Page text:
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What we can Learn from Playing Spatial Awareness Games feat. Dina Ramse – 139

Episode Overview

In this week’s episode of Board Gaming with Education, Dustin is joined by Dina Ramse to talk about what we can learn as players from spatial awareness and spatial recognition games. We discuss the impacts these games can have on us and our daily lives and also chat about how these games have helped Dina’s son. Be sure to subscribe to our YouTube channel to get more content from Board Gaming with Education!

  • Episode Topics (timestamps are for podcast episode | video time stamps are available on YouTube)
    • Board Gaming with Education Introduction: Board Games for Learning at BGE – 00:00
    • Who is Dina Ramse? – 1:34
    • Framing the Discussion: Spatial Awareness and Spatial Reasoning – 2:50
    • How Spatial Awareness and Spatial Reasoning Games tie into the Real World – 10:46
    • Montessori Schooling Philosophy and Games – 16:41
    • Dustin Challenges Dina to a Game of Is That for Real a Board Game?! – 20:08

Website: https://marketingwithdina.com/

Instagram: https://www.instagram.com/dinasaidso/

Twitter: https://twitter.com/Dinasaidso1

Games/Books from this Episode [Links include games in our Board Gaming with Education Store or Amazon affiliate links]:

Thank you to Purple Planet Music for the wonderful contribution of their songs “Soul Train” and “Retro Gamer” for our Sponsorship and Interview Segments. These songs can be found in full on this music archive. Also, thank you to Kevin MacLeod (incompetech.com) for his creative commons 4.0 contribution of “Getting it Done” for our Game Segment.

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Board Gaming with Education – Tabletop Games for Learning – 00:00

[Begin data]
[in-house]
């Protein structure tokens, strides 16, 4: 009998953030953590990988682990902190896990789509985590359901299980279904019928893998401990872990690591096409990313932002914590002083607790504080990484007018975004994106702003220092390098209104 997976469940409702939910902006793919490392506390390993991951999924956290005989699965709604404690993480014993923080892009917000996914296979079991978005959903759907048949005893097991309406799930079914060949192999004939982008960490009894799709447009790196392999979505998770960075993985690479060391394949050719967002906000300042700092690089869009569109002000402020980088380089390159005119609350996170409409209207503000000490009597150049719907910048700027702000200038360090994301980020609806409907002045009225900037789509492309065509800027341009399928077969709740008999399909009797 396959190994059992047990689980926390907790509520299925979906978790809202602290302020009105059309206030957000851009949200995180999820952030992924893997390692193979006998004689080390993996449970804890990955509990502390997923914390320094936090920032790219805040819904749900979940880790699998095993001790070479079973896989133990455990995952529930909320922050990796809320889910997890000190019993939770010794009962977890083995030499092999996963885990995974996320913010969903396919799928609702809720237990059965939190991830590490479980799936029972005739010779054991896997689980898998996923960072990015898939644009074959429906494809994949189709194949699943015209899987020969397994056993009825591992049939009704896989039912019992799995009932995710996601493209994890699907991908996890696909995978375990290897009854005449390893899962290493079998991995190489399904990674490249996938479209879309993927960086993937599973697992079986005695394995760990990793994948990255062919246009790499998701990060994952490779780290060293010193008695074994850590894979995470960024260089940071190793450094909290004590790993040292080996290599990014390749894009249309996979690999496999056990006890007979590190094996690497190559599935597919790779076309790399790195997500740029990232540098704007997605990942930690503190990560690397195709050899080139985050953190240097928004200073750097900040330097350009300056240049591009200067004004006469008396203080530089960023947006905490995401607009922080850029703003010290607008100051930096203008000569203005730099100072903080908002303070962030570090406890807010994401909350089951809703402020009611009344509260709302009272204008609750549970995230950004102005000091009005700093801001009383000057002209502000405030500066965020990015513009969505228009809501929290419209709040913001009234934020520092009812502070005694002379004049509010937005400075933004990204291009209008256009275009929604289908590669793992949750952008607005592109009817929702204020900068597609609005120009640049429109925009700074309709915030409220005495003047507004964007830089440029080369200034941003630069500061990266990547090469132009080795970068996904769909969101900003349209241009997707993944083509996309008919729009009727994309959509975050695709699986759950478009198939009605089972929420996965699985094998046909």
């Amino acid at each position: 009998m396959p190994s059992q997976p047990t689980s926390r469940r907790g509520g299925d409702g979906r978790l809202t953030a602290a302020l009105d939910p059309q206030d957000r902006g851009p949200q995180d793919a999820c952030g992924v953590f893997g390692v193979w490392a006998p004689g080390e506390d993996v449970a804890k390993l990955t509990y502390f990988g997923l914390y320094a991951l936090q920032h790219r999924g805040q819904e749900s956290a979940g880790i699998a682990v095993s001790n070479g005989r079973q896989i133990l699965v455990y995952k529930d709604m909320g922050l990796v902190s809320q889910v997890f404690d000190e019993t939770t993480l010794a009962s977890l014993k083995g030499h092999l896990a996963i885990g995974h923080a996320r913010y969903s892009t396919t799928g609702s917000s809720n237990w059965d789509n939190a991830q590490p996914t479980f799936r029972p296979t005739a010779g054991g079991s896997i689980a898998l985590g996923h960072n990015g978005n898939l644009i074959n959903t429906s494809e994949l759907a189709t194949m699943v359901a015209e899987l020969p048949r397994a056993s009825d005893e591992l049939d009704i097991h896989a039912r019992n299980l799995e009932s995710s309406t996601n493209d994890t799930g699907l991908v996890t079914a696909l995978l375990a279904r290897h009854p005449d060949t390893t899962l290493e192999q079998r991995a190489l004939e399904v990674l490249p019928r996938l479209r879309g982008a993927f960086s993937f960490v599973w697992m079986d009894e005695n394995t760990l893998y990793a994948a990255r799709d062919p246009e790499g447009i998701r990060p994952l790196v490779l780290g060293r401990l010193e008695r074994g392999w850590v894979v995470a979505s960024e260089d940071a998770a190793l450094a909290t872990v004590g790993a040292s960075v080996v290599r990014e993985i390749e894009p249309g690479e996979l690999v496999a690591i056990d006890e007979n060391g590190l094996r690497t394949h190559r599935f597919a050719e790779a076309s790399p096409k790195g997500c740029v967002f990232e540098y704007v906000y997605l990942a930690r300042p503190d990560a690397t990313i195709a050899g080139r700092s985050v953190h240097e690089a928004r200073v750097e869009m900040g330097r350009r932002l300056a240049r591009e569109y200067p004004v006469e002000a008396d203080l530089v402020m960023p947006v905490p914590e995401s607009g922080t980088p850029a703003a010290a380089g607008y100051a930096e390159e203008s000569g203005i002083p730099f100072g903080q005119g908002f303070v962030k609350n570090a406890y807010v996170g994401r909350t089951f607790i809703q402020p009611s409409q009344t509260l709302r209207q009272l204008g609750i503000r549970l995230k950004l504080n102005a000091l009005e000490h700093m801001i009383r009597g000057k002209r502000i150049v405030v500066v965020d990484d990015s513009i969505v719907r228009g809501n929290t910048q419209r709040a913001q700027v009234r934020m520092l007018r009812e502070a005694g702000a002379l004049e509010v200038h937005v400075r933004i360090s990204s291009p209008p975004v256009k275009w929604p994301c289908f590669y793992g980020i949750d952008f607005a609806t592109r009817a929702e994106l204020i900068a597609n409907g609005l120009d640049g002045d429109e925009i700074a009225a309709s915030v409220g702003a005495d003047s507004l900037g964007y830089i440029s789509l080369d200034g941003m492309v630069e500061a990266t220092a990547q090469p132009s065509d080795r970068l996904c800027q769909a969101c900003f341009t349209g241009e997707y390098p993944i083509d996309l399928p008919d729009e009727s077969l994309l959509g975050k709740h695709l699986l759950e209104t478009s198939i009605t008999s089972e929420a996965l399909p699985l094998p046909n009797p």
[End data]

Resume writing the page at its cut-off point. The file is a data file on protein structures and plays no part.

Become an EduGamer and earn 500 EduGamer points to redeem on future purchases.

Who is Dina Ramse? – 1:34

Dina is here to help indie game designers have a successful launch of their crowdfunding projects. With  MarketingwithDina, you won’t be doing this alone, but have someone who has assisted on several projects before, help you on your journey. 

When Dina is not working, she likes to play games and be silly with her kid. Life as a solo parent-with-ADHD comes with challenges, so we take it one day, and one game at a time.

Framing the Discussion: Spatial Awareness and Spatial Reasoning – 2:50

Dina defines the two terms Spatial Awareness and Spatial Reasoning below, and share some examples of where you can find these things in different board games.

Spatial reasoning is when you’re working with limited information, and you have to come up with ways to see how the object would be one rotated. So it’s us trying to imagine how would a specific polyoma know fit in, for example, Tetris. So you can rotate them or flip them inside your head? before you’re placing it or even you know, putting it there and trying to see okay, which way is going to score me the most points? That would be spatial reasoning,

Dina Ramse (Episode 139 of the Board Gaming with Education Podcast)

Spatial awareness is more in terms of, our position in relation to other things. So that board game is in front of me. It is on the table. For example, when we’re giving directions, how am I relating to other things in our surroundings, so you know, what call centers would come in if you’re having challenges, for example, with processing for sensory issues.

Dina Ramse (Episode 139 of the Board Gaming with Education Podcast)

How Spatial Awareness and Spatial Reasoning Games tie into the Real World – 10:46

Dina shares a bit of how practicing these skills of spatial awareness and spatial reasoning in games can have real impacts on our daily lives, such as understanding mathematical concepts, manipulating and creating sequences, and organizational skills.

Montessori Schooling Philosophy and Games – 16:41

A major focus for Dina and her son is the Montessori philosophy of schooling. She discussed a bit about how she uses this approach with her son at home and how games play a role.

Dustin Challenges Dina to a Game of Is That for Real a Board Game?! – 20:08